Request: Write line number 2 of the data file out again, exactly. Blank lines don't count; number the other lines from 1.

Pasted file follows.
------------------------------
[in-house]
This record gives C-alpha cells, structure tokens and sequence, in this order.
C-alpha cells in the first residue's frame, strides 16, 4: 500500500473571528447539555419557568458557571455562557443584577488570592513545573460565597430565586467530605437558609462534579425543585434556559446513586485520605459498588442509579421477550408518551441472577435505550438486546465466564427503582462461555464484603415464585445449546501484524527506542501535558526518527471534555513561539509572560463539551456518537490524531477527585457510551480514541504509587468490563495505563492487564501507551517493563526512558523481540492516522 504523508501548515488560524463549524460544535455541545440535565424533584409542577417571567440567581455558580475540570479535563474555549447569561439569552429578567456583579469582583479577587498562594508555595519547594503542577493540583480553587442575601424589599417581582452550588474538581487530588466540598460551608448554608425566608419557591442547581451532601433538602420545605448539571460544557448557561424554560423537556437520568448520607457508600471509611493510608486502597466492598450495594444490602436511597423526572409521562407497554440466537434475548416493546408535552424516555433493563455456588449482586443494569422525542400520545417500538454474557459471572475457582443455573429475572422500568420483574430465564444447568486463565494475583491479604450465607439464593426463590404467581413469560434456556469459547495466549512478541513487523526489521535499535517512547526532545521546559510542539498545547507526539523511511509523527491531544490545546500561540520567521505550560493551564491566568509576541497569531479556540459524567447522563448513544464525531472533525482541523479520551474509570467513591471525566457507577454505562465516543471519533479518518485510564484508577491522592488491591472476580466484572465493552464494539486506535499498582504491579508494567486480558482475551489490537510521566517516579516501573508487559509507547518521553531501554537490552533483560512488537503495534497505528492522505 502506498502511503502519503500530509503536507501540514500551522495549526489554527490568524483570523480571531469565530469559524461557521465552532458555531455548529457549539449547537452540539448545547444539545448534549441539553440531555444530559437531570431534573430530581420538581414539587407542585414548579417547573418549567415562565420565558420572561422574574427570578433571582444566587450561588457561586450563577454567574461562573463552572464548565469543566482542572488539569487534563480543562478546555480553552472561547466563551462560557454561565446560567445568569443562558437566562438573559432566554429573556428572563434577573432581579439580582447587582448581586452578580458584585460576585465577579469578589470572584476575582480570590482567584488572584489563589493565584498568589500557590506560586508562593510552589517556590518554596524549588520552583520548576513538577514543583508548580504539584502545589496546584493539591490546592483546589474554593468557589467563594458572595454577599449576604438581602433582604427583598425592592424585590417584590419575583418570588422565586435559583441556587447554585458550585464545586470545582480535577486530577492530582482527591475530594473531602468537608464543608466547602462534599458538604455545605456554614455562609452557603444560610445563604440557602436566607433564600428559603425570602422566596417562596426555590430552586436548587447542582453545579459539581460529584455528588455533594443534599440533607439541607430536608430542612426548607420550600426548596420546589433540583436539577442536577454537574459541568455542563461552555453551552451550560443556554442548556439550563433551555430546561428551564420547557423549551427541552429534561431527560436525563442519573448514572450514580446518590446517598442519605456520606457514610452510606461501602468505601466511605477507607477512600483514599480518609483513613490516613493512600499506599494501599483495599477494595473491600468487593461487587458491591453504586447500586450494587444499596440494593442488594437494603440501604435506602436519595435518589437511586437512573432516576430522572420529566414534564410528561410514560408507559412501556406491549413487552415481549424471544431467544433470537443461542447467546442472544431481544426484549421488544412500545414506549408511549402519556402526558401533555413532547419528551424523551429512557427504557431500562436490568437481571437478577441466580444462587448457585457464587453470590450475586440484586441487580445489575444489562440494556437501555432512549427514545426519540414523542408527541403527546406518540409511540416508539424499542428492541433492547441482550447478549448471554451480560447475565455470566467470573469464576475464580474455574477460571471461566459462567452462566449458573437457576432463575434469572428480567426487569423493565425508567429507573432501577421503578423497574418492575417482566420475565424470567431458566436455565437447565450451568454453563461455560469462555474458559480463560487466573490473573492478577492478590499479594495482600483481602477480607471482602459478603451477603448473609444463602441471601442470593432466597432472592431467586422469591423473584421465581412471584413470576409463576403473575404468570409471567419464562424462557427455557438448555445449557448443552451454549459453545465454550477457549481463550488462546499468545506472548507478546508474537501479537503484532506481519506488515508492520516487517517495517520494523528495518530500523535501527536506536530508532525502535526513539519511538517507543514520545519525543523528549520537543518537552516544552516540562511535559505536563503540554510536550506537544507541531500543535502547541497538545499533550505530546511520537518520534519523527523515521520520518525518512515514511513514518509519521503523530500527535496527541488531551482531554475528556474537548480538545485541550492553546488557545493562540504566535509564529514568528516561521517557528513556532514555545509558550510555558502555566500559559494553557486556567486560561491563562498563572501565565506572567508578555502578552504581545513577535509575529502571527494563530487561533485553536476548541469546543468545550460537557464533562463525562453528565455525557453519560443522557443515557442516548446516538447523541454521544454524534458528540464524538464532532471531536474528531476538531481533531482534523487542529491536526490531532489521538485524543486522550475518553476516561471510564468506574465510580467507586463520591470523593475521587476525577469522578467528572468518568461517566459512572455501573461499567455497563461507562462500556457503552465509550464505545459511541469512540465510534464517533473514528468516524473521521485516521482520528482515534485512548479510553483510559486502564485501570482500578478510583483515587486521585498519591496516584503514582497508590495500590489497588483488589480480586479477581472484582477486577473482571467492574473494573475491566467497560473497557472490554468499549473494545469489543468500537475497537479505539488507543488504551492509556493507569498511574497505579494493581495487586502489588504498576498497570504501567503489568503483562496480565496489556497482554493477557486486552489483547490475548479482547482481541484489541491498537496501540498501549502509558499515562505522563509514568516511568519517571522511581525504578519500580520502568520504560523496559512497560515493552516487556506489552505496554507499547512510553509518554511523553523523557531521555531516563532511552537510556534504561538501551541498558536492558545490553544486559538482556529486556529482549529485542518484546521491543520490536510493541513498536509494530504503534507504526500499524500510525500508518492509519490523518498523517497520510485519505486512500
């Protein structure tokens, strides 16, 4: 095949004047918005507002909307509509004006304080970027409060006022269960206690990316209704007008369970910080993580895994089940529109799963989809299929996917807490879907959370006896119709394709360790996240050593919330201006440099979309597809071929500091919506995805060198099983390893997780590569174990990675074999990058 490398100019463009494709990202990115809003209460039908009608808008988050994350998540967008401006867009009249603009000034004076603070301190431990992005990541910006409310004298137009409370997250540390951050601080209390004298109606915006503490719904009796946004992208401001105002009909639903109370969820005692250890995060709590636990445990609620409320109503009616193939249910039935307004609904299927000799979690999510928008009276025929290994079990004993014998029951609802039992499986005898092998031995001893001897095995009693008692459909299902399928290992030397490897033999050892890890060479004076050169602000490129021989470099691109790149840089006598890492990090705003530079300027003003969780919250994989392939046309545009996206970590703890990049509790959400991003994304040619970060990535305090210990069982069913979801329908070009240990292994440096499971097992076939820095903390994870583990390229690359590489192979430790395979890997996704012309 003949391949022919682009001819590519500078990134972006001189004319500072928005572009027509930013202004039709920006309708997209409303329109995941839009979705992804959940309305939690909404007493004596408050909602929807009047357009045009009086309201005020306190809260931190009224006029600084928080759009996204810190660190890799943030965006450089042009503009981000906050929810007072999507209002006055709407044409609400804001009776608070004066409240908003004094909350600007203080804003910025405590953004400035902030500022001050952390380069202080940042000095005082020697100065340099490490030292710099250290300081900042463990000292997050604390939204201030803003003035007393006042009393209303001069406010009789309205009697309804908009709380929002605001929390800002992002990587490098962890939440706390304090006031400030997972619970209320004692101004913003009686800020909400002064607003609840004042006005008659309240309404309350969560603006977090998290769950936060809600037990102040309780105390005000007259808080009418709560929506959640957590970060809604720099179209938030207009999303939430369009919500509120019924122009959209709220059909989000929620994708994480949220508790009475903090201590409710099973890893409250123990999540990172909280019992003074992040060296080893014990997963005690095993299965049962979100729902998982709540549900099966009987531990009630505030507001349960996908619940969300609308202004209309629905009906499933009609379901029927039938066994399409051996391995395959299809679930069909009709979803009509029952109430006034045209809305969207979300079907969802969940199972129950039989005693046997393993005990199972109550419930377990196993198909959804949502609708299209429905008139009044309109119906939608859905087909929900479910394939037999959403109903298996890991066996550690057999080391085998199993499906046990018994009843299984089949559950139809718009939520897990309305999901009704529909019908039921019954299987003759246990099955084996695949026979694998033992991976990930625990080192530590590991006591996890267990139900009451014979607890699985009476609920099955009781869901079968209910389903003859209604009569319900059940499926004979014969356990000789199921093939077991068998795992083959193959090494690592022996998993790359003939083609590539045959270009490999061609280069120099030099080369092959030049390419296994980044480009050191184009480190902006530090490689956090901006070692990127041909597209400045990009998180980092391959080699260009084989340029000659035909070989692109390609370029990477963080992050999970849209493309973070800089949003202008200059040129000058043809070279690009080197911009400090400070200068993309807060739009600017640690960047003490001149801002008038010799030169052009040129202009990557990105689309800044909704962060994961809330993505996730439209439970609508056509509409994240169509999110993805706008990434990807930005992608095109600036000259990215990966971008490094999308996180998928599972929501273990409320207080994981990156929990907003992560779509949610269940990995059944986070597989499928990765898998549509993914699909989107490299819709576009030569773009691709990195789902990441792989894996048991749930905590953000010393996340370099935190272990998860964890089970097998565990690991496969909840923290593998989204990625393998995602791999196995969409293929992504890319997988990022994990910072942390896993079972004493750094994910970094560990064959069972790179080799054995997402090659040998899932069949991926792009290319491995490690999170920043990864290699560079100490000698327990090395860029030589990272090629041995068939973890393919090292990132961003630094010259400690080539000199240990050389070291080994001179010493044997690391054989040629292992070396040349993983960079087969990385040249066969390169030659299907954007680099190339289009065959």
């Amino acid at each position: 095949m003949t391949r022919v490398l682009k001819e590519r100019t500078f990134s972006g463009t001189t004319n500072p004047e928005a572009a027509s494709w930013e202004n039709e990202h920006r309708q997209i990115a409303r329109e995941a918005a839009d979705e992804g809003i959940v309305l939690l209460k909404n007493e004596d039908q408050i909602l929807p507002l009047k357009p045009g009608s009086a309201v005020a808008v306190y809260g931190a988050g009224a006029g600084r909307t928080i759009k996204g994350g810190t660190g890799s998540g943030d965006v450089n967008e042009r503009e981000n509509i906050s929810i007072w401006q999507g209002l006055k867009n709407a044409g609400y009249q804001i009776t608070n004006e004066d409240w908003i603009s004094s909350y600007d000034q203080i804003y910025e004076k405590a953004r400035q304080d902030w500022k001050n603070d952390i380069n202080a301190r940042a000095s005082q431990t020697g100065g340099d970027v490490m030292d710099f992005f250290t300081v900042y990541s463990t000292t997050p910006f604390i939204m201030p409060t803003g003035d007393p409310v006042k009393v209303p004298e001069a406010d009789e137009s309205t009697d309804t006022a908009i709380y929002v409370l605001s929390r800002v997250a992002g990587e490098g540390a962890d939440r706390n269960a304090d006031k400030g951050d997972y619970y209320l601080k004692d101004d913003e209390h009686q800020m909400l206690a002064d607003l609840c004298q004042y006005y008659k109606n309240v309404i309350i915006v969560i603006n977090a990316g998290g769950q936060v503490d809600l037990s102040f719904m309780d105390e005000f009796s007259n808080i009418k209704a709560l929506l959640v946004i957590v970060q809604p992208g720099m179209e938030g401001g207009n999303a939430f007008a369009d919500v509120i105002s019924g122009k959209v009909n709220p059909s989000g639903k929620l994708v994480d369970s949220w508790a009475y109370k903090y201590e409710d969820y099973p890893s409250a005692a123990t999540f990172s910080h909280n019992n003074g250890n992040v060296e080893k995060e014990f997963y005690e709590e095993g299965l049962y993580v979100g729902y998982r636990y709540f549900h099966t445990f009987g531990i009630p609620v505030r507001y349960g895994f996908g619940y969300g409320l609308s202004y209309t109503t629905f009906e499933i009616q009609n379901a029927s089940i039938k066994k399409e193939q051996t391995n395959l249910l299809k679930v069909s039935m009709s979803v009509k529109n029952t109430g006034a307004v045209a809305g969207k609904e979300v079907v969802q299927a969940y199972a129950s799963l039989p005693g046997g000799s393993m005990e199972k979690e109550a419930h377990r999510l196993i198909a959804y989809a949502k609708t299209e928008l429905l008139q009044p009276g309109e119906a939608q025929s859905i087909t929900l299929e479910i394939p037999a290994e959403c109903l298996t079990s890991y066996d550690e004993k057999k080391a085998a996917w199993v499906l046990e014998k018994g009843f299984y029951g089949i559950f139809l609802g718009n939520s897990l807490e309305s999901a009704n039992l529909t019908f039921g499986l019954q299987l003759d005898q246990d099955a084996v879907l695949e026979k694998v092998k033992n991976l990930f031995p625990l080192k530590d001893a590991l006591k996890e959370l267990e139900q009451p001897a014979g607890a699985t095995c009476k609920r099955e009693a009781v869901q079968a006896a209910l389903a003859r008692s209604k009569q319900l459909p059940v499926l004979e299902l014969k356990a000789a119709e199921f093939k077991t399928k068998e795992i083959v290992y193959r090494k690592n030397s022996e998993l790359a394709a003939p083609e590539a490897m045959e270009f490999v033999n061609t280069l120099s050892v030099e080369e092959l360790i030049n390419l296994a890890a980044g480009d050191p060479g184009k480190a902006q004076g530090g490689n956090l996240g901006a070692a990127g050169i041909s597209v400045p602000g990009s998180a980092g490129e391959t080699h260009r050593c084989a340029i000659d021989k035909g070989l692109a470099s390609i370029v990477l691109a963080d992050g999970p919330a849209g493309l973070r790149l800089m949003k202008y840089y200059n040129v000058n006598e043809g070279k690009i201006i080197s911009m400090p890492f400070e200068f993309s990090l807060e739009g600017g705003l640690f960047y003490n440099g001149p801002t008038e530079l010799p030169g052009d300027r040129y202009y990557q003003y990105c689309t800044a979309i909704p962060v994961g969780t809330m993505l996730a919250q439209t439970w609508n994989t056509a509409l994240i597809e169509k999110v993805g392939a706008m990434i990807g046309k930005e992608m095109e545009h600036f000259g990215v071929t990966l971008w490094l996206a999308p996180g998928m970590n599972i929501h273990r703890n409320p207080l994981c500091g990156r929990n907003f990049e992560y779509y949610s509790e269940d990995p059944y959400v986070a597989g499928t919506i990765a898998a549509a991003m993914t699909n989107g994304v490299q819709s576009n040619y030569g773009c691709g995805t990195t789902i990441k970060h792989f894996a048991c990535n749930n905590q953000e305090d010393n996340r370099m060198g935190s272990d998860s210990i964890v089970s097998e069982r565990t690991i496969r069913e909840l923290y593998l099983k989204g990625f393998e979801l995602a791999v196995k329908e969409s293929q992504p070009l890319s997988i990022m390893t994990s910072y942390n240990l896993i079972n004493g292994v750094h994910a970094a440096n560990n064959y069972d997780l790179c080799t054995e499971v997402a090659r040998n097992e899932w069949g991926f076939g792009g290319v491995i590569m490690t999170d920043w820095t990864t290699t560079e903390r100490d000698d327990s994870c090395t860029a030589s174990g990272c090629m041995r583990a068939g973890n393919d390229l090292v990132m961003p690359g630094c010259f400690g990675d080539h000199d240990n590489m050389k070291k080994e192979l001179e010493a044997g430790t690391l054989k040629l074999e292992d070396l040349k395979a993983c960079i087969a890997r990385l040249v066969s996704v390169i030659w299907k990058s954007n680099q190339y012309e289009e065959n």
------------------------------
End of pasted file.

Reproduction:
This record gives C-alpha cells, structure tokens and sequence, in this order.